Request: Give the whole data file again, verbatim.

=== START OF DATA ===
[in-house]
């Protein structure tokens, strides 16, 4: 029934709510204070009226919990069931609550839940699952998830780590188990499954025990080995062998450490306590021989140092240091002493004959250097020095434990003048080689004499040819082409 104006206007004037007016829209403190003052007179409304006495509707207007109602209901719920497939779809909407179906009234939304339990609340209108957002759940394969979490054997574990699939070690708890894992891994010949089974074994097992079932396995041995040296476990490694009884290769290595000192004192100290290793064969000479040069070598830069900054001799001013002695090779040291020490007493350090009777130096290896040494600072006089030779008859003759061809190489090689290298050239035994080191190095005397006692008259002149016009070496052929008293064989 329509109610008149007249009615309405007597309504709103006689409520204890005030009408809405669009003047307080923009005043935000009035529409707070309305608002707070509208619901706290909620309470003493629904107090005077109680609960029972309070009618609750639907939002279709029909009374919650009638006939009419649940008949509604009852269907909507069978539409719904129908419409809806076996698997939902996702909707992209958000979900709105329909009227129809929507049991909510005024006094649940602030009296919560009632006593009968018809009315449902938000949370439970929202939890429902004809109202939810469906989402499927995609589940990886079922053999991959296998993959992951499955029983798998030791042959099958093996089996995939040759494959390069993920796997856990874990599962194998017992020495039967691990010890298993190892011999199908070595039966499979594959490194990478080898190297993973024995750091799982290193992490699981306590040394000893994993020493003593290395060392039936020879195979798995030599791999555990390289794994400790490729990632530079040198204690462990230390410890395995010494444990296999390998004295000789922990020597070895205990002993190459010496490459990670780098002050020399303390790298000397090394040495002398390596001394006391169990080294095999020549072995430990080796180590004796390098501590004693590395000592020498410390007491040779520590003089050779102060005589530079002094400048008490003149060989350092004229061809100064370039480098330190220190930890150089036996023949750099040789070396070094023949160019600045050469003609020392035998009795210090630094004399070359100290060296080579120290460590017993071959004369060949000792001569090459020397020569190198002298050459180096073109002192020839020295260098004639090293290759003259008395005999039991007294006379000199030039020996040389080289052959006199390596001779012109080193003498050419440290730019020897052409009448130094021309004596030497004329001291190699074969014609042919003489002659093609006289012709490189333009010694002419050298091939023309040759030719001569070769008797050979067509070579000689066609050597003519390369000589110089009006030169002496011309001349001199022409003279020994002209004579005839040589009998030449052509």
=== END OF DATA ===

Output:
[in-house]
């Protein structure tokens, strides 16, 4: 029934709510204070009226919990069931609550839940699952998830780590188990499954025990080995062998450490306590021989140092240091002493004959250097020095434990003048080689004499040819082409 104006206007004037007016829209403190003052007179409304006495509707207007109602209901719920497939779809909407179906009234939304339990609340209108957002759940394969979490054997574990699939070690708890894992891994010949089974074994097992079932396995041995040296476990490694009884290769290595000192004192100290290793064969000479040069070598830069900054001799001013002695090779040291020490007493350090009777130096290896040494600072006089030779008859003759061809190489090689290298050239035994080191190095005397006692008259002149016009070496052929008293064989 329509109610008149007249009615309405007597309504709103006689409520204890005030009408809405669009003047307080923009005043935000009035529409707070309305608002707070509208619901706290909620309470003493629904107090005077109680609960029972309070009618609750639907939002279709029909009374919650009638006939009419649940008949509604009852269907909507069978539409719904129908419409809806076996698997939902996702909707992209958000979900709105329909009227129809929507049991909510005024006094649940602030009296919560009632006593009968018809009315449902938000949370439970929202939890429902004809109202939810469906989402499927995609589940990886079922053999991959296998993959992951499955029983798998030791042959099958093996089996995939040759494959390069993920796997856990874990599962194998017992020495039967691990010890298993190892011999199908070595039966499979594959490194990478080898190297993973024995750091799982290193992490699981306590040394000893994993020493003593290395060392039936020879195979798995030599791999555990390289794994400790490729990632530079040198204690462990230390410890395995010494444990296999390998004295000789922990020597070895205990002993190459010496490459990670780098002050020399303390790298000397090394040495002398390596001394006391169990080294095999020549072995430990080796180590004796390098501590004693590395000592020498410390007491040779520590003089050779102060005589530079002094400048008490003149060989350092004229061809100064370039480098330190220190930890150089036996023949750099040789070396070094023949160019600045050469003609020392035998009795210090630094004399070359100290060296080579120290460590017993071959004369060949000792001569090459020397020569190198002298050459180096073109002192020839020295260098004639090293290759003259008395005999039991007294006379000199030039020996040389080289052959006199390596001779012109080193003498050419440290730019020897052409009448130094021309004596030497004329001291190699074969014609042919003489002659093609006289012709490189333009010694002419050298091939023309040759030719001569070769008797050979067509070579000689066609050597003519390369000589110089009006030169002496011309001349001199022409003279020994002209004579005839040589009998030449052509």